New Year’s Eve in Germany is called Silvester which is named, for some positively boring religious reason, after Pope Sylvester I and, unfortunately, not after the lisping cat from the Looney Tunes. We had a Sause, a crude colloquial nominalisation denoting a “booze-up”, a word which I had learnt some years prior from a few German undesirables in Lithuania of all places.
This was the penultimate week of school before the Xmas holidays and it’s clear that the festive season is here. Even though I’ve seen more Xmas markets in the last couple of weeks to last a lifetime and it’s begun snowing, it definitely does not feel like Xmas to me since in Australia unbearably hot weather and sweatiness tend to signify that the festive season is coming.
Winter is officially here and there was one day with a couple of hours of sleet, which easily distracted one of my year 7 classes. Two days per week I start class at 8am and I’ve had to get use to riding a bike in the early morning at quite low temperatures and the associated wind chill.
This is going to be a short one because not a lot has transpired over the last two weeks. One particularly notable event, which was actually the only interesting thing to happen during the week before last, was the Laufgelage (“walking feast”). It is evidently the second biggest social event in Erlangen after the Bergkirchweih and is held once a semester, organised by the uni here and consists of a three course dinner shared with complete strangers.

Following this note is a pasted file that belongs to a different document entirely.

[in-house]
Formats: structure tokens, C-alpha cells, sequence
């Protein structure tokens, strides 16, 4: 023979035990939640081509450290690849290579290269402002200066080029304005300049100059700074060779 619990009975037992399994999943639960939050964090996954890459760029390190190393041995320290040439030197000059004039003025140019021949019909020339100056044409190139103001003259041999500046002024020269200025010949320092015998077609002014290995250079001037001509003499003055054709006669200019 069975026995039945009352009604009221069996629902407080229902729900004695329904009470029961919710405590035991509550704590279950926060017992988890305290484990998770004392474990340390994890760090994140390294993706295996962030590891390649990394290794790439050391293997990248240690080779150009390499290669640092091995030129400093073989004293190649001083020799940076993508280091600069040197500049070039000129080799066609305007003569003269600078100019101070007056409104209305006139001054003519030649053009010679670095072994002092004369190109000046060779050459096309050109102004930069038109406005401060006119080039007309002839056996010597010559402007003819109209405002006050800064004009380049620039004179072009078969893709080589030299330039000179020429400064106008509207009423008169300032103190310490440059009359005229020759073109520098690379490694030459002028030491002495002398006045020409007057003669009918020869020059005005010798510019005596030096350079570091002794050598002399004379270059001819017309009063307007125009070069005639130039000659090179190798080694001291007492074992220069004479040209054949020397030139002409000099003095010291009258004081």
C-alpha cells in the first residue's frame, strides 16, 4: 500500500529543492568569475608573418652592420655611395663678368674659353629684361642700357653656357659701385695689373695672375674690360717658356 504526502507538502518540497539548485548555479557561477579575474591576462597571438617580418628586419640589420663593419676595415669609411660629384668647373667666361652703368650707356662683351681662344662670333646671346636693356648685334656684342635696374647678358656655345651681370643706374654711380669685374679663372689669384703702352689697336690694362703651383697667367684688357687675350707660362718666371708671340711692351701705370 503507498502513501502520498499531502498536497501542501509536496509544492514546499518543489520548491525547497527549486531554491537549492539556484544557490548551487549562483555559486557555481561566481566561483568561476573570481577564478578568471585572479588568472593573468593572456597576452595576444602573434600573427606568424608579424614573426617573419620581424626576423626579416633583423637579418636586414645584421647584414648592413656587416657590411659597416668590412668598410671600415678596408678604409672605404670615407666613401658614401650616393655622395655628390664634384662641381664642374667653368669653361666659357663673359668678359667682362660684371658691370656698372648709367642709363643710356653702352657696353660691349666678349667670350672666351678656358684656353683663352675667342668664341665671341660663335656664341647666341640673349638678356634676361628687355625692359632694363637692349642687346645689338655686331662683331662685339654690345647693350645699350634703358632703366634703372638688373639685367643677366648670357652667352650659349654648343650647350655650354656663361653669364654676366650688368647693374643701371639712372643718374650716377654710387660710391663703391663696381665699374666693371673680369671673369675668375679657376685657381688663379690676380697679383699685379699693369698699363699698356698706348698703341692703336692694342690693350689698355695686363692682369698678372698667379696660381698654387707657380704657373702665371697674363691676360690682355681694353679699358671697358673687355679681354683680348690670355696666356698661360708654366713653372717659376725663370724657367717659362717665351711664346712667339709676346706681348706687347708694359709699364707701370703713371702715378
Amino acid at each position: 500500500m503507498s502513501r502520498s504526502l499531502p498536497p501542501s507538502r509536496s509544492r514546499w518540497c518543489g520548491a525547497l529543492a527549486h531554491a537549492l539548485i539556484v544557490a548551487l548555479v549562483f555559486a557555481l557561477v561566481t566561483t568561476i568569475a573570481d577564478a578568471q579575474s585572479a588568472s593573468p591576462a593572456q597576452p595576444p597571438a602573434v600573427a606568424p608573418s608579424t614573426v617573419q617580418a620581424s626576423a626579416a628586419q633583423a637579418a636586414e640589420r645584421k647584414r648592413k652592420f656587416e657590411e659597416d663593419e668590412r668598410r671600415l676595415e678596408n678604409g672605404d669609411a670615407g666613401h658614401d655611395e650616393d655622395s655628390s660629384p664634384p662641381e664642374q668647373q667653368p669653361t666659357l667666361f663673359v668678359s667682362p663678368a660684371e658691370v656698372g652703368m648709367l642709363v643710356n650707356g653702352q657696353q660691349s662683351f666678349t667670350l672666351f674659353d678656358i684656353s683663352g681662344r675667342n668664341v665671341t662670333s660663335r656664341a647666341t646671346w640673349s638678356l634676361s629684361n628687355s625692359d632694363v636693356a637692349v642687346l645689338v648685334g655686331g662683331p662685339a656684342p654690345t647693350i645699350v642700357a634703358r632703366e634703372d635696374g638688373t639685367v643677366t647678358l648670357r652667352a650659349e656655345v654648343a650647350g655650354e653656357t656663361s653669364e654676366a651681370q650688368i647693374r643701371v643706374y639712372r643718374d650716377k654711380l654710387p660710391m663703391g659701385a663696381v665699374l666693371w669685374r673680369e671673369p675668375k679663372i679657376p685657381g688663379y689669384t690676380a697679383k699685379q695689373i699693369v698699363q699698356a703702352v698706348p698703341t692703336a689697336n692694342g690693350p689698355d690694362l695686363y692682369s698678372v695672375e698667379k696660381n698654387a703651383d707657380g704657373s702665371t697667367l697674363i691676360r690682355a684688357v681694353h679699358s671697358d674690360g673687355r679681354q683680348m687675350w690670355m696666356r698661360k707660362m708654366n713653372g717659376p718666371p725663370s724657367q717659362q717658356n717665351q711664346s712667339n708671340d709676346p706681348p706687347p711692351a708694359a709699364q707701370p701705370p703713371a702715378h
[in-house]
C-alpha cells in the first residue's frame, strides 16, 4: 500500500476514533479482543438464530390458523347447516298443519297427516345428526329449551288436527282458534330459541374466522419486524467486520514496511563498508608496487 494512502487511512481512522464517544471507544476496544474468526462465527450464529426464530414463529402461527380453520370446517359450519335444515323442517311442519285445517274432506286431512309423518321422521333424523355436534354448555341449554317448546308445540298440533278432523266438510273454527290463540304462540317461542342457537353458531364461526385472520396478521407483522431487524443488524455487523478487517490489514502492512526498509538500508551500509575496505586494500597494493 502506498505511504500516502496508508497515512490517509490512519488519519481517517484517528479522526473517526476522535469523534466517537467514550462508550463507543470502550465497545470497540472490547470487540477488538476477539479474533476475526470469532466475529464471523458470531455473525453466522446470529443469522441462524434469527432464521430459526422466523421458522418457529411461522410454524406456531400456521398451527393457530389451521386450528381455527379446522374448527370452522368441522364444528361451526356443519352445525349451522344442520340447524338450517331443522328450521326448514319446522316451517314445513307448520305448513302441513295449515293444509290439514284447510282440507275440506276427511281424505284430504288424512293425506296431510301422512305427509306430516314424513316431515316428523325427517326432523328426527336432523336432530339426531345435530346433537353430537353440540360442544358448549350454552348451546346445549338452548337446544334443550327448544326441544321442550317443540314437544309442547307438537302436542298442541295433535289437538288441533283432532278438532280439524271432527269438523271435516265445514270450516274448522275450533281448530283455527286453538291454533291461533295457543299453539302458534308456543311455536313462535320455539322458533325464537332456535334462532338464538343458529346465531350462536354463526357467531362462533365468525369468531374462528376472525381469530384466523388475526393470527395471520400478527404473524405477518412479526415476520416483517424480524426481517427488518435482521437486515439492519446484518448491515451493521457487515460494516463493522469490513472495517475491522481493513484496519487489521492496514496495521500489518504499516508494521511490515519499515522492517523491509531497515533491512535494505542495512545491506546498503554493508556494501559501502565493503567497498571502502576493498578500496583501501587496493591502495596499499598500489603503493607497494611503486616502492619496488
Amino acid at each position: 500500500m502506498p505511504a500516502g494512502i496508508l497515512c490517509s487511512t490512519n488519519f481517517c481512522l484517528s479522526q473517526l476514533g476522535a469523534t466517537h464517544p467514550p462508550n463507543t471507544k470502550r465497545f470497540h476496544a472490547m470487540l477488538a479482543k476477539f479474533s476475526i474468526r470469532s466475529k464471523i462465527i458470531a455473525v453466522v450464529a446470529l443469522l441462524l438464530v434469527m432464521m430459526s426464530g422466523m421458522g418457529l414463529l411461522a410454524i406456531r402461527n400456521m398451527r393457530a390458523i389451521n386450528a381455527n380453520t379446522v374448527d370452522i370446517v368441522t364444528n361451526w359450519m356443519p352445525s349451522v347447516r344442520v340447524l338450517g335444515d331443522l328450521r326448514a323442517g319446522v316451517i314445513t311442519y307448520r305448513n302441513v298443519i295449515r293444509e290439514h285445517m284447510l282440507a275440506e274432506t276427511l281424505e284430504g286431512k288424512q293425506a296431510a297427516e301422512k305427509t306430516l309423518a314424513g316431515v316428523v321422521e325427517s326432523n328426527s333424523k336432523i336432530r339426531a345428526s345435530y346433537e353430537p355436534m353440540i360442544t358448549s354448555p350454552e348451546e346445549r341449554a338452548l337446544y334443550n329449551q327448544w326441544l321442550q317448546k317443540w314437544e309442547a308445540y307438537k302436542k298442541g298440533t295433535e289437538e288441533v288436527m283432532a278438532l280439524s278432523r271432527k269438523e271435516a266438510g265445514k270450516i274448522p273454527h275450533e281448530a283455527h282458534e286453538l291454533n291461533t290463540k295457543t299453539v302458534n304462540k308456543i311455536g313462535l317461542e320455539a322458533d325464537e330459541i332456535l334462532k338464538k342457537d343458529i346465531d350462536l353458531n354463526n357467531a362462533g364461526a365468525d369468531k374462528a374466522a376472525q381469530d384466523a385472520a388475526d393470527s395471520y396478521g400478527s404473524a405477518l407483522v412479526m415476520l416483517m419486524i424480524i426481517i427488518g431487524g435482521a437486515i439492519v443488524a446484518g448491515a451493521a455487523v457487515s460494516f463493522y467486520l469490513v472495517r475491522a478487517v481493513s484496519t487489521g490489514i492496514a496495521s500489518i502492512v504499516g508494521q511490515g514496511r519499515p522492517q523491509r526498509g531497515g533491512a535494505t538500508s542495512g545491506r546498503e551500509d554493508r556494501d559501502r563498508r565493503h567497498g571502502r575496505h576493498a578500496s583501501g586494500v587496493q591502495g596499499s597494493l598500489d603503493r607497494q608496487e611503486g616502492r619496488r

My housemate, Annette, invited a fellow English assistant, David, and I to her family home in Freudenberg in the Oberpfalz (Upper Palatinate) region, which is about one hour east of Erlangen.
My third week of teaching English in Germany is over and I’ve almost completely settled into my school; I now know the locations of all of my 12 classes and have spoken to all 11 teachers I’ll be assisting, and all of them are more or less approachable and amicable (though I can’t say the same about most of the teachers in the other departments).
My first week of school has been incredibly interesting and perhaps a little overwhelming, but in a good way. Life here is much faster and purposeful than that of slow, old Adelaide.